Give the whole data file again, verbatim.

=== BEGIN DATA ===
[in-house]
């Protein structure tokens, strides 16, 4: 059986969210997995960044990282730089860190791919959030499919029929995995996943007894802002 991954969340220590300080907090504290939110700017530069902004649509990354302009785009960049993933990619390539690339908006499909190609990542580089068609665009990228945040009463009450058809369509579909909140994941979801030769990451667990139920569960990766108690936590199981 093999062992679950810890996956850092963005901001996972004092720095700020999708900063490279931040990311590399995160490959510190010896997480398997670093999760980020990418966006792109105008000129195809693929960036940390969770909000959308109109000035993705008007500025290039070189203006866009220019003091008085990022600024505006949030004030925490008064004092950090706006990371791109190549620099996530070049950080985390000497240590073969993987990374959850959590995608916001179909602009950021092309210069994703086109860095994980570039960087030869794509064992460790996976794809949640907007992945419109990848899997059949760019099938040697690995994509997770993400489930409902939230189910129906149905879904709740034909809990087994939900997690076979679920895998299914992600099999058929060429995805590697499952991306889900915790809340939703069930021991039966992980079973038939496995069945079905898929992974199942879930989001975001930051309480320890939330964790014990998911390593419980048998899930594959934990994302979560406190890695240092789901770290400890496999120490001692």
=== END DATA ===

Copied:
[in-house]
């Protein structure tokens, strides 16, 4: 059986969210997995960044990282730089860190791919959030499919029929995995996943007894802002 991954969340220590300080907090504290939110700017530069902004649509990354302009785009960049993933990619390539690339908006499909190609990542580089068609665009990228945040009463009450058809369509579909909140994941979801030769990451667990139920569960990766108690936590199981 093999062992679950810890996956850092963005901001996972004092720095700020999708900063490279931040990311590399995160490959510190010896997480398997670093999760980020990418966006792109105008000129195809693929960036940390969770909000959308109109000035993705008007500025290039070189203006866009220019003091008085990022600024505006949030004030925490008064004092950090706006990371791109190549620099996530070049950080985390000497240590073969993987990374959850959590995608916001179909602009950021092309210069994703086109860095994980570039960087030869794509064992460790996976794809949640907007992945419109990848899997059949760019099938040697690995994509997770993400489930409902939230189910129906149905879904709740034909809990087994939900997690076979679920895998299914992600099999058929060429995805590697499952991306889900915790809340939703069930021991039966992980079973038939496995069945079905898929992974199942879930989001975001930051309480320890939330964790014990998911390593419980048998899930594959934990994302979560406190890695240092789901770290400890496999120490001692």